JP: The “fire Riley” talk comes from the product on the field. It certainly looks like Riley and his staff is upgrading the talent level, but those that want him gone are not seeing enough progress on the field and therefore don’t believe he’ll be able to turn the program around regardless of how good the 2018 recruiting class is (and it’s not like that is a top 10 class that will come in and be able to turn things around instantly).

GS: Offensive and defensive line recruiting is very tricky. Those positions are the hardest to find true day 1 impact players so if you expect that, all players will look like busts in the short-term. Think of how much better the Davis twins look now versus when they first got to campus and they were highly-touted. Recruiting has been good so far but not great. The misses on the elite prospects, Foster Sarrell, Darnay Holmes, Joseph Lewis, Donovan Peoples-Jones, etc have kept the classes from going to an elite level. They need to secure more top-end athletes like Bookie and Joshua Moore to continue trending up in that department.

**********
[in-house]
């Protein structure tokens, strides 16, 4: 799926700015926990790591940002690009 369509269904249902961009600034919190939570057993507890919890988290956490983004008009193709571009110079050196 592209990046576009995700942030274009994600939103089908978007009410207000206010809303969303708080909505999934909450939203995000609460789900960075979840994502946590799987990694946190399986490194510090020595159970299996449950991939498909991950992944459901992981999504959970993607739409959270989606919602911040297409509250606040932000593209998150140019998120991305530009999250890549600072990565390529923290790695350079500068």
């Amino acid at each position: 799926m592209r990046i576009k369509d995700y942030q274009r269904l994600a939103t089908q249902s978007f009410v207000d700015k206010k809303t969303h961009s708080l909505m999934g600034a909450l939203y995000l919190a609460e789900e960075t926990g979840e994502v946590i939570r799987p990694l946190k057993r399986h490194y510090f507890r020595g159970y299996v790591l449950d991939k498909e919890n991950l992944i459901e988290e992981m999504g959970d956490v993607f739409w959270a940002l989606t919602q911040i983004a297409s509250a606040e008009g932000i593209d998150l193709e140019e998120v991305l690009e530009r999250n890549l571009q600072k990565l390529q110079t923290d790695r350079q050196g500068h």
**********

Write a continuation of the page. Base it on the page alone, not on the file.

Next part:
Late game on Saturday so I'll need to fill the time. What are your little-known, off the wall, can't go wrong movie recommendations? (@Corn_Huskers)